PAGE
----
At 39%, U.S. has highest corporate tax rate (federal plus state) in developed world. OECD average is 25%
The government levies discriminatory taxes on industries, goods and services in the form of excise taxes, which increase consumers’ costs on top of other business or sales tax already built into the price of a product.
The levying of excise taxes is one of the ways government attempts to undermine the free choice of consumers, applying a heavy tax burden to goods whose use it wishes to discourage. These excise taxes are traditionally known as “sin taxes” as they are justified by lawmakers as an effort to manipulate consumer behavior. Traditionally, the tobacco and alcohol industries have been targeted with excessive taxes, but soon other ubiquitous products, such as salt, sugar and bottled water, may face the same kind of discrimination.
Similarly, the government targets popular services to pad its coffers, levying excessive and discriminatory taxes on amenities such as airfare, hotel stays, car rentals and meals out. In most cases, the cost of government makes up half the price of these universal services.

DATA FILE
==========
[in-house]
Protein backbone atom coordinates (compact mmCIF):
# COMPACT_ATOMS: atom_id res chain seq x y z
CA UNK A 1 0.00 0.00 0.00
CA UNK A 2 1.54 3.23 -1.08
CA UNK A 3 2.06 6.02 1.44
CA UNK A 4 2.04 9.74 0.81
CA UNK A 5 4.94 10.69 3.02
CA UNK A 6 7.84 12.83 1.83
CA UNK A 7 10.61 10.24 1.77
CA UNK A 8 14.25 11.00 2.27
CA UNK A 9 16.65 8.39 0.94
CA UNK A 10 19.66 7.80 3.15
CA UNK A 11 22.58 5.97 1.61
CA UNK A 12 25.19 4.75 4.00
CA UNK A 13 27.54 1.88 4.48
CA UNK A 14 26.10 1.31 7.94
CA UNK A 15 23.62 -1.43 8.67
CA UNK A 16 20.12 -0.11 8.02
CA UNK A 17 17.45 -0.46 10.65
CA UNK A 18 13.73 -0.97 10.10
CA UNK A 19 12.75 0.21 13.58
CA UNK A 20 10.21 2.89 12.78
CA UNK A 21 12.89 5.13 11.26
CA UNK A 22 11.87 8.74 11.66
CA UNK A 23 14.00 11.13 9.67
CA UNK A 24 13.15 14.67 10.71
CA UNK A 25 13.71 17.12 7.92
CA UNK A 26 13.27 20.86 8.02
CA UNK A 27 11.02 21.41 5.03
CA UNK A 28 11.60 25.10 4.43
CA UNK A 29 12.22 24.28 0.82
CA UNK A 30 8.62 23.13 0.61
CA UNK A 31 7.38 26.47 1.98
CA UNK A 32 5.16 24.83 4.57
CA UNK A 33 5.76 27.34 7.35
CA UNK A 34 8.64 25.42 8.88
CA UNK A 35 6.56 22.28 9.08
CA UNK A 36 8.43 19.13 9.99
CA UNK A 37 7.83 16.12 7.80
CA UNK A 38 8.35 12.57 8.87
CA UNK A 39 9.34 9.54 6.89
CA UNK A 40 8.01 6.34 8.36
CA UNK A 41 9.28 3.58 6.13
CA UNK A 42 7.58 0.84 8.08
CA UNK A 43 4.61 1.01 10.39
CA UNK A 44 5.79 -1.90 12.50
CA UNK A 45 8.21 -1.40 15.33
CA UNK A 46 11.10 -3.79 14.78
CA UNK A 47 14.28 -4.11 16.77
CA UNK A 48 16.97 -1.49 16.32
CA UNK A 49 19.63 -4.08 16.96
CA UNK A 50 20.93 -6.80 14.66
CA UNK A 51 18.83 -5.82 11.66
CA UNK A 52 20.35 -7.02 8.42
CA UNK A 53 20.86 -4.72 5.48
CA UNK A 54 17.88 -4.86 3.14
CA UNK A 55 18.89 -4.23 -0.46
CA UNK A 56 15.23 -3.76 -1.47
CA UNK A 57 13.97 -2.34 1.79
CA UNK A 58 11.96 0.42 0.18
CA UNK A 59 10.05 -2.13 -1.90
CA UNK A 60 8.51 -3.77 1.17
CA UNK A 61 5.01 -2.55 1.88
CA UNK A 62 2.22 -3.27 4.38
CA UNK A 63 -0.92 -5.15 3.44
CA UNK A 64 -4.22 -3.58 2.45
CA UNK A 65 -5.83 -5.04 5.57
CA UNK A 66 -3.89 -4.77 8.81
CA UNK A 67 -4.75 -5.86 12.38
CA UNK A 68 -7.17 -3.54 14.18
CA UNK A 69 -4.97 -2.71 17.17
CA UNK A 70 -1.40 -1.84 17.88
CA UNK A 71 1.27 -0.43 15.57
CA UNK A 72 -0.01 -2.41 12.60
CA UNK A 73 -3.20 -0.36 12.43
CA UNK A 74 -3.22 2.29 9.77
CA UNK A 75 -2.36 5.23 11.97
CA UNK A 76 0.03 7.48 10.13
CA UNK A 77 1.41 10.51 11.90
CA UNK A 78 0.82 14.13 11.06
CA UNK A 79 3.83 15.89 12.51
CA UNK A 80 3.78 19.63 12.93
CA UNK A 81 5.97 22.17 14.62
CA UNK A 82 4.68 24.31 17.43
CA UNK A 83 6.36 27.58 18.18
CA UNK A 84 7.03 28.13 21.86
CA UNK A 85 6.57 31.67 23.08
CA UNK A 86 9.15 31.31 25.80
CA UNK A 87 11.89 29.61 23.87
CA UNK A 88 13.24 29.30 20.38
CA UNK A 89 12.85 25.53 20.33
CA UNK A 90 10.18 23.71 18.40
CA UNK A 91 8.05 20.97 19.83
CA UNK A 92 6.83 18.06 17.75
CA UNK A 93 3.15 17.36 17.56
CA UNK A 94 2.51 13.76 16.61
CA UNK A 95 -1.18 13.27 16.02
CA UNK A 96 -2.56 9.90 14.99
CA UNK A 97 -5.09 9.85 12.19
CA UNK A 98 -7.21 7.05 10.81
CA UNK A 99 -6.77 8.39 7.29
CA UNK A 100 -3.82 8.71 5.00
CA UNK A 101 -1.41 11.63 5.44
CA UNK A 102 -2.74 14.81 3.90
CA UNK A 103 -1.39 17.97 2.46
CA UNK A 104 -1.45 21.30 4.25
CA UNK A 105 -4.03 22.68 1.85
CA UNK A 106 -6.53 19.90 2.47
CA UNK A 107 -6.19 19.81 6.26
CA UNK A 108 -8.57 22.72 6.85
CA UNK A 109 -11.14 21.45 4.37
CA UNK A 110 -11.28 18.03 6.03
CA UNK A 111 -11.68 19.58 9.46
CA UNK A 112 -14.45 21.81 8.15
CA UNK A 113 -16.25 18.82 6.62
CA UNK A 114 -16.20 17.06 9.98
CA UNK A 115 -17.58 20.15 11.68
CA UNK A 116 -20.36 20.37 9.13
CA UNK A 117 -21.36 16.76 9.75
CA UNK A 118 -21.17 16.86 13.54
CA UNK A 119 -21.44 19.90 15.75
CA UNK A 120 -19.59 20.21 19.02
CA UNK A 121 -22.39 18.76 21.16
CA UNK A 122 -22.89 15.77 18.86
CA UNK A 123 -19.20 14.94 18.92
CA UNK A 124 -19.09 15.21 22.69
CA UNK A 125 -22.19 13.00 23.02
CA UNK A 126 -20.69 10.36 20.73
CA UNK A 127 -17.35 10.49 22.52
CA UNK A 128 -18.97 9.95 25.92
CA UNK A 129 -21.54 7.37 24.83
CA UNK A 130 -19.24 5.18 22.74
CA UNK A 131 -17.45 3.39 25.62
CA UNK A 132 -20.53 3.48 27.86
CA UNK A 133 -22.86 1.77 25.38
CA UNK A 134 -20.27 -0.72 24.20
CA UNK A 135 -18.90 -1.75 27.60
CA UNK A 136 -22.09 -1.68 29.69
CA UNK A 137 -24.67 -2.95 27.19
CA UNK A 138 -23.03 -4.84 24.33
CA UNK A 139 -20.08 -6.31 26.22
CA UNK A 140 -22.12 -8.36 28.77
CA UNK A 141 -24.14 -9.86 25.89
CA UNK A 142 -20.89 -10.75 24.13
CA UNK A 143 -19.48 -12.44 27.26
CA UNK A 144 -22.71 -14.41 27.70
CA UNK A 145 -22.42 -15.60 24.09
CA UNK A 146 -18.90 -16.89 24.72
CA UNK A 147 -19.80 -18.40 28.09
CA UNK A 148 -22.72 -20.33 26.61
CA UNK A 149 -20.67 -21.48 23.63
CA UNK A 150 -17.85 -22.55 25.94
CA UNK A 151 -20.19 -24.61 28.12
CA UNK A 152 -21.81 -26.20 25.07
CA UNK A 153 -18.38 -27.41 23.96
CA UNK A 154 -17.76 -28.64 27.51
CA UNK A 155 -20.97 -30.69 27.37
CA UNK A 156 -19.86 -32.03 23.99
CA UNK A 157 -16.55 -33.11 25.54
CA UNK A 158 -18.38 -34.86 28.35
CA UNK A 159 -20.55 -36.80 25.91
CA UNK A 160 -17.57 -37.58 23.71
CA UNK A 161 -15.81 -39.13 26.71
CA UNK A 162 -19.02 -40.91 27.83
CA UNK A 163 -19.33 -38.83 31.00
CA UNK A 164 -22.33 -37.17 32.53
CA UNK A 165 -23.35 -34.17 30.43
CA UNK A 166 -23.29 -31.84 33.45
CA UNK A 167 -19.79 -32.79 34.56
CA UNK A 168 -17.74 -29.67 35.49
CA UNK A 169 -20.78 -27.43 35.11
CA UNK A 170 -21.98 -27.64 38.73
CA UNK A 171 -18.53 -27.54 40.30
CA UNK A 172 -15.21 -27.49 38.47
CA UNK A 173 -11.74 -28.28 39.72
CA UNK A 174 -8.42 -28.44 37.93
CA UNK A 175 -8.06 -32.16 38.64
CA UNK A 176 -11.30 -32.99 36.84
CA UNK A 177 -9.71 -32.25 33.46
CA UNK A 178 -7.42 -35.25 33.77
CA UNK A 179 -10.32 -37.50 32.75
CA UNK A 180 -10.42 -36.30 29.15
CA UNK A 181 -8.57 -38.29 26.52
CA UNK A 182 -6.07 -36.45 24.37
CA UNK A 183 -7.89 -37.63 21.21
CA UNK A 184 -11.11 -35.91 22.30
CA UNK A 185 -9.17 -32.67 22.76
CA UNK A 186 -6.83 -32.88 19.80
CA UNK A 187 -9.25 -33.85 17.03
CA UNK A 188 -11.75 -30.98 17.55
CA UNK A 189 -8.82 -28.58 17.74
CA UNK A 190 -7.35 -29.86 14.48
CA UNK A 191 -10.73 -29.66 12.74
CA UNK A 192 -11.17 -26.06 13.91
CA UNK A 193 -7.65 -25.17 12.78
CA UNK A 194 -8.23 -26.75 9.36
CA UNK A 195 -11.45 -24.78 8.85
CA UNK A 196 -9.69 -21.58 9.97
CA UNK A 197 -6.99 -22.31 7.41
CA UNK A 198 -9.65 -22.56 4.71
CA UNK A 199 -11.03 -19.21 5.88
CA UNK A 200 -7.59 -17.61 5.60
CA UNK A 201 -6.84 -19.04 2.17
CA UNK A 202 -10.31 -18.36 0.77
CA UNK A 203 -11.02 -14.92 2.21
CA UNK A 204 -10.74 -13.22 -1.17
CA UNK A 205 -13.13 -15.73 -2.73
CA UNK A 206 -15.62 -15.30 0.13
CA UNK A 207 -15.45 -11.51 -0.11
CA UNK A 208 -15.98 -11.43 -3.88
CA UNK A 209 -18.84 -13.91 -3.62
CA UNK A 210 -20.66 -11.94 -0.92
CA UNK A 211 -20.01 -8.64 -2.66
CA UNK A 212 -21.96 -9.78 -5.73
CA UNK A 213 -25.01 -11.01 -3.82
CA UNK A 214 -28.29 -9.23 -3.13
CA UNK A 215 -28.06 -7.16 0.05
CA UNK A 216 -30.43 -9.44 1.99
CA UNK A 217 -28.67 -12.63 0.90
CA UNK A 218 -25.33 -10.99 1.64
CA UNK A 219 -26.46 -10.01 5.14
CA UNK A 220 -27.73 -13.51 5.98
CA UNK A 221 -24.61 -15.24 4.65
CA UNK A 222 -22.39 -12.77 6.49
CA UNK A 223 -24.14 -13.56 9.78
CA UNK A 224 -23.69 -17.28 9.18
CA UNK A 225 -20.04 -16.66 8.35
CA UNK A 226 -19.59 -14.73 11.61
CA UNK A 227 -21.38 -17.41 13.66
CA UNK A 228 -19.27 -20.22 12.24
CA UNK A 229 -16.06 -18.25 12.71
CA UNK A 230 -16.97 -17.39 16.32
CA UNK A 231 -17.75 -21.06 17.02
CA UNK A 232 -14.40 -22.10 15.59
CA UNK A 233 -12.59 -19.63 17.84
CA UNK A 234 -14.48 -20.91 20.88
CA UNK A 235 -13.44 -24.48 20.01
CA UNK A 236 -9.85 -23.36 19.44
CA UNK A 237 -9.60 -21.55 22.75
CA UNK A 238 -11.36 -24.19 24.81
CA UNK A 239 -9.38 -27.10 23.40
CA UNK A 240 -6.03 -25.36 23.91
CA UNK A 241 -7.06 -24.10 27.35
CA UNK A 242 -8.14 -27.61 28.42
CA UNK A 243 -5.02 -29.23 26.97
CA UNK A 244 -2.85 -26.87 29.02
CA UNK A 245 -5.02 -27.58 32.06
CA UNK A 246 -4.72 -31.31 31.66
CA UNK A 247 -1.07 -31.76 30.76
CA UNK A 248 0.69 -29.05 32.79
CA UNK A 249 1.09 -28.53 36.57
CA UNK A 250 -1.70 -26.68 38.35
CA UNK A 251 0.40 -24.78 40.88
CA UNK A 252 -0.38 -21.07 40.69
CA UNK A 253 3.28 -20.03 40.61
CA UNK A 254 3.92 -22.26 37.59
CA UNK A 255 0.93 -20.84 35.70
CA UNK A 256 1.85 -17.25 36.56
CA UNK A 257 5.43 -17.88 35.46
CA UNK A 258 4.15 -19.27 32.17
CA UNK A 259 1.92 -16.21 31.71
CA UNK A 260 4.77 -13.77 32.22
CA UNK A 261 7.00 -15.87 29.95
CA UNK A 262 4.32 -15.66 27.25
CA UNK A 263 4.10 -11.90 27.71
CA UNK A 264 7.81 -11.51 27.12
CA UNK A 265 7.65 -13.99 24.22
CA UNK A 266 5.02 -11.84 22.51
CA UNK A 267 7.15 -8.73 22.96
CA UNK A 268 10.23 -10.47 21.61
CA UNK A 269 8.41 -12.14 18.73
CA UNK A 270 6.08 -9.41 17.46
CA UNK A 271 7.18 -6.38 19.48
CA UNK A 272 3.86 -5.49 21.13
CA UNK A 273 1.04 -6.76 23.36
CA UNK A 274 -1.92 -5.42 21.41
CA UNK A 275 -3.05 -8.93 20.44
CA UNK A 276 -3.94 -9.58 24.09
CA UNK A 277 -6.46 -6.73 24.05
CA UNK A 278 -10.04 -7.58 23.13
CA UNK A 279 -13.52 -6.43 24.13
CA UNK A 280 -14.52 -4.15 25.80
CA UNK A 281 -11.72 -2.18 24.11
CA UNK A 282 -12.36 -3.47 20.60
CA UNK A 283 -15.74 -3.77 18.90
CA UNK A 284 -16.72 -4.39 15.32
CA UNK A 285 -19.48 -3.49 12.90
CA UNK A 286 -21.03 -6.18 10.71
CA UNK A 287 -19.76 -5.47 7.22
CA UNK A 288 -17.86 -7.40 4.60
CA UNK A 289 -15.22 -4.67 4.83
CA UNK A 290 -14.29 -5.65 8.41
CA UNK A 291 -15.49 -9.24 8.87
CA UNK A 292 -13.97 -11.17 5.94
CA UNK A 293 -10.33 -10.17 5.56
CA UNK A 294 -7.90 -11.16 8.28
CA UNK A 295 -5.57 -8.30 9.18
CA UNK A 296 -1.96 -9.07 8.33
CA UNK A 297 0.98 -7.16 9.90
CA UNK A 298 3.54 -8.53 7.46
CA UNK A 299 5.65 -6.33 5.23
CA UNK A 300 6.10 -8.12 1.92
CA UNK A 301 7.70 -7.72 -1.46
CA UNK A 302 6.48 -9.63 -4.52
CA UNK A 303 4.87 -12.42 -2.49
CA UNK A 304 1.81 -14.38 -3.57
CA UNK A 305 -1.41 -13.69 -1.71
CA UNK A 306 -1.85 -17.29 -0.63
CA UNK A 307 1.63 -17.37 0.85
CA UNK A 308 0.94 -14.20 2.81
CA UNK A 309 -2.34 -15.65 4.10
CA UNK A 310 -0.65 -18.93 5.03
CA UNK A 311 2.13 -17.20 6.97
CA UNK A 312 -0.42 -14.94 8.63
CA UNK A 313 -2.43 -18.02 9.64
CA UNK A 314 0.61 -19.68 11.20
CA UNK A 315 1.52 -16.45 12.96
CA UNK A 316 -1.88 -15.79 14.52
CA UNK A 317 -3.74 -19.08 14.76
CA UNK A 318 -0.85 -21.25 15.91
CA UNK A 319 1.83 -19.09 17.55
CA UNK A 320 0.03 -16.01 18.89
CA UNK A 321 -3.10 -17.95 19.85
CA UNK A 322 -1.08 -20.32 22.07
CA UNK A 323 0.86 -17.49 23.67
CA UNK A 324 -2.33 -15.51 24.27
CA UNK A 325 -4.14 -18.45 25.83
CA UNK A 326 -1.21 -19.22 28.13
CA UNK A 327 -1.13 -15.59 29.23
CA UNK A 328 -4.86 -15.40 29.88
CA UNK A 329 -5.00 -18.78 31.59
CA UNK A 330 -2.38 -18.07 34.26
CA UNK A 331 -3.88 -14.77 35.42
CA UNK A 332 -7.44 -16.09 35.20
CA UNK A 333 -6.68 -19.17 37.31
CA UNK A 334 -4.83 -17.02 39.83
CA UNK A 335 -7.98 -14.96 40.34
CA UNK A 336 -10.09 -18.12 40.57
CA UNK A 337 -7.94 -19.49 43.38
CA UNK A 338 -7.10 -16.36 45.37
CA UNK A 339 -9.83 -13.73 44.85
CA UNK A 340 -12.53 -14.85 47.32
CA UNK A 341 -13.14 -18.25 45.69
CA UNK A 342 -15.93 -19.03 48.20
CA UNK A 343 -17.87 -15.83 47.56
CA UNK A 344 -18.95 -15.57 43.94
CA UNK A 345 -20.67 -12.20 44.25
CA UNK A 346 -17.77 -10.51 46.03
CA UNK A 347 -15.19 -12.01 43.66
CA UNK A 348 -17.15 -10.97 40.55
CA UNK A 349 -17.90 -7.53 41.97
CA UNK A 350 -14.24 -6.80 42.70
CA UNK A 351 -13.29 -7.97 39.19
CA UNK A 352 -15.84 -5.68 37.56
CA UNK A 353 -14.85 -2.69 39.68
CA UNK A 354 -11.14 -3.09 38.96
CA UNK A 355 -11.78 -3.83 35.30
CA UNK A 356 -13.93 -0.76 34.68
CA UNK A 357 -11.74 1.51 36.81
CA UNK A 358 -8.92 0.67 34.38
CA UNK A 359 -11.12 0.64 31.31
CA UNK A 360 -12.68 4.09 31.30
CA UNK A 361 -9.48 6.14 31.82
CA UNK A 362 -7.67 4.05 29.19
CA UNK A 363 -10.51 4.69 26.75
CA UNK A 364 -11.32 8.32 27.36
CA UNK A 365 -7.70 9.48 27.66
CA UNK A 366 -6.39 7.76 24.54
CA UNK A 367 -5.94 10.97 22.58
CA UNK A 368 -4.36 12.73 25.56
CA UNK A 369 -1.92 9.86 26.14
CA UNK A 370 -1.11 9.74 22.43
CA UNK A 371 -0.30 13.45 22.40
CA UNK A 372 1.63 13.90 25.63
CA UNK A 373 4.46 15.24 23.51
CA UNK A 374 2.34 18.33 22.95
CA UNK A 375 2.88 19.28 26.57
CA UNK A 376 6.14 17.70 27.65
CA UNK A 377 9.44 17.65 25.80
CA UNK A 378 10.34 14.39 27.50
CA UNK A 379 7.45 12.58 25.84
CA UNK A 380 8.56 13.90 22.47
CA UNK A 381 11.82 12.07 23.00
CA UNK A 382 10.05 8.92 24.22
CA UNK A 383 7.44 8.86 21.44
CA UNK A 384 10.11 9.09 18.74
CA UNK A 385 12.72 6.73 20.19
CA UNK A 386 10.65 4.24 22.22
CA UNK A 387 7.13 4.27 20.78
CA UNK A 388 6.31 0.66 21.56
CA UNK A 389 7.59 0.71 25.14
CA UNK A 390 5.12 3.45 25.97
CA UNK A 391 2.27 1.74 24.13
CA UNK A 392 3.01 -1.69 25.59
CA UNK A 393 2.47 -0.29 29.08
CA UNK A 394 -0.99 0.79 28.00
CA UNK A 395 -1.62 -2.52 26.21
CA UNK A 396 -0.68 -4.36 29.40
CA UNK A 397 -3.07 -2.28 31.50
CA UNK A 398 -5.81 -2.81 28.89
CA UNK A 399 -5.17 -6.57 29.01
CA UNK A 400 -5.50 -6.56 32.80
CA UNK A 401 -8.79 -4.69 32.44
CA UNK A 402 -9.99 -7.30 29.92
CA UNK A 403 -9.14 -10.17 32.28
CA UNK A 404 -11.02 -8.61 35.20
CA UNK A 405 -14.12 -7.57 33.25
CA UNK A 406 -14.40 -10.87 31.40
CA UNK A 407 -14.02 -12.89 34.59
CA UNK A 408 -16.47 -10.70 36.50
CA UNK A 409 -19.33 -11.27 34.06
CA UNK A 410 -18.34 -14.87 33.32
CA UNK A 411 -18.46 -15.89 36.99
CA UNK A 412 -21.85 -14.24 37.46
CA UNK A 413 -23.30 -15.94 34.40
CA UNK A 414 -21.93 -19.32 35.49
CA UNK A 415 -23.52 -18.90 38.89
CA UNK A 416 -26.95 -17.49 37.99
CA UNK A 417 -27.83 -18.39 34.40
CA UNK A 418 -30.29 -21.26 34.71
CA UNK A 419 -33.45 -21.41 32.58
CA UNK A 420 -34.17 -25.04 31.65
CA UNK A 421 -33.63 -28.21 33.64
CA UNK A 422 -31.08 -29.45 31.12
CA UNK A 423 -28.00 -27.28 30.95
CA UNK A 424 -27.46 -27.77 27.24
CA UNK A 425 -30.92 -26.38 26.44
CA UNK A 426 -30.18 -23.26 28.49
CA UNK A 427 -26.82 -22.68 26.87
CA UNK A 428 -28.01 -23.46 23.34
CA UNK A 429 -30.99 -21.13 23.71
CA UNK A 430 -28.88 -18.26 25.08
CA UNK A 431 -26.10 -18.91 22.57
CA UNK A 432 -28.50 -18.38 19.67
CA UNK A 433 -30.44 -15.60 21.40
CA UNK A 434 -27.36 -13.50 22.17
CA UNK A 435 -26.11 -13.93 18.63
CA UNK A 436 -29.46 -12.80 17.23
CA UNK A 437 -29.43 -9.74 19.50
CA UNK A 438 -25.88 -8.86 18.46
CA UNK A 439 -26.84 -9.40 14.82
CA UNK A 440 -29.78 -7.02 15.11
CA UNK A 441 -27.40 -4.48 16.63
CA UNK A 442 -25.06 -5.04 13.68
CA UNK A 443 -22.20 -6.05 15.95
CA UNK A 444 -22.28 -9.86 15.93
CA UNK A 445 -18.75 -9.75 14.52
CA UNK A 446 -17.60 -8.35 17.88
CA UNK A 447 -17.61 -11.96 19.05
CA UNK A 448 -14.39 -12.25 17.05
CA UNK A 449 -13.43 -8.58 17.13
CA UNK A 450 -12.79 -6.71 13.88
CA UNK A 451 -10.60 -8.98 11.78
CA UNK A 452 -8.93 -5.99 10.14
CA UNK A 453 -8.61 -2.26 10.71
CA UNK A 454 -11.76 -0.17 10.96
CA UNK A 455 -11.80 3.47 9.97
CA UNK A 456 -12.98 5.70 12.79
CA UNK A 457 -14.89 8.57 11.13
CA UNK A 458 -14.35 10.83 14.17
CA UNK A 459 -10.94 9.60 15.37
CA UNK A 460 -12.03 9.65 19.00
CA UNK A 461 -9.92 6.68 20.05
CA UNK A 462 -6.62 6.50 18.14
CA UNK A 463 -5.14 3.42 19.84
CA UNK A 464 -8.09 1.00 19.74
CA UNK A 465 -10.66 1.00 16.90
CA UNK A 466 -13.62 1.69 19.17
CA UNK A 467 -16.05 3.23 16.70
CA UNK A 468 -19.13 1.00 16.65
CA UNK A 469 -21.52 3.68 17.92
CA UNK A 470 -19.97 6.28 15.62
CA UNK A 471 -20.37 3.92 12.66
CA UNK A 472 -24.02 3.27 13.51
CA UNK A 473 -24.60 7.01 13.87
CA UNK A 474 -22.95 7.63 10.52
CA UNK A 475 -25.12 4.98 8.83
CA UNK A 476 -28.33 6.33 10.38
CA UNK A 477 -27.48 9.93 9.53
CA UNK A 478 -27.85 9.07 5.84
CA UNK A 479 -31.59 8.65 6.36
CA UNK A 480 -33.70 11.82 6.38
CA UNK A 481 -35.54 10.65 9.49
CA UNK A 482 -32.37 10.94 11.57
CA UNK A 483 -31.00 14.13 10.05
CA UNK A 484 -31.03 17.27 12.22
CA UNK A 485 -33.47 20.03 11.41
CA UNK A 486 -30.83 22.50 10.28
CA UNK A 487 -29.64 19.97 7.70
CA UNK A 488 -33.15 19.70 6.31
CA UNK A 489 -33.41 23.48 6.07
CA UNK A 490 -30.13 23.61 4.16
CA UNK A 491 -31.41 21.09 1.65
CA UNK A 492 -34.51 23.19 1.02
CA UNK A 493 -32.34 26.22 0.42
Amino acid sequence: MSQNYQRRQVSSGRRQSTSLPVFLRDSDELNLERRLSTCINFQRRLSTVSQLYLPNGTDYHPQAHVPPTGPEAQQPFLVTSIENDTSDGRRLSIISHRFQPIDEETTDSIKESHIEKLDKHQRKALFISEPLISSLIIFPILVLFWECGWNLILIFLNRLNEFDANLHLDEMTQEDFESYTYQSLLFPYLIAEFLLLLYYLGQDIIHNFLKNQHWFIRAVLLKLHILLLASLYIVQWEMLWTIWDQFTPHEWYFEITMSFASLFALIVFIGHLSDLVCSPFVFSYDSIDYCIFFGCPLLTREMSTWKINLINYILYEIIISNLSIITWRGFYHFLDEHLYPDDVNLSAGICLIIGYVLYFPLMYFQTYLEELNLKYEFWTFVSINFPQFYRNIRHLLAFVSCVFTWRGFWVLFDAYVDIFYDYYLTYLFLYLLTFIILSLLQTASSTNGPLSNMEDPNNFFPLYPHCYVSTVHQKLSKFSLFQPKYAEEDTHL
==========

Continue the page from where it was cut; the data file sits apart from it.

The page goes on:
In addition, the oil and gas and transportation industries are burdened by disparate excise taxes on fuel, with different taxes levied on aviation fuel and diesel fuel. In addition, consumers feel pain at the pump from the federal gasoline excise tax, as well as gas taxes applied by states.
The Cost of Government Center publishes an annual calculation of the tax “bite” taken by government in the form of multiple layers of hidden taxes on popular products and services. This shows how excise taxes increase the costs of a good, as well as sales taxes, corporate income taxes, payroll taxes, property taxes, capital gains taxes, unemployment insurance taxes, workman’s compensation taxes and other payments businesses must make to federal, state and local governments, all of which are passed on in some form to consumers.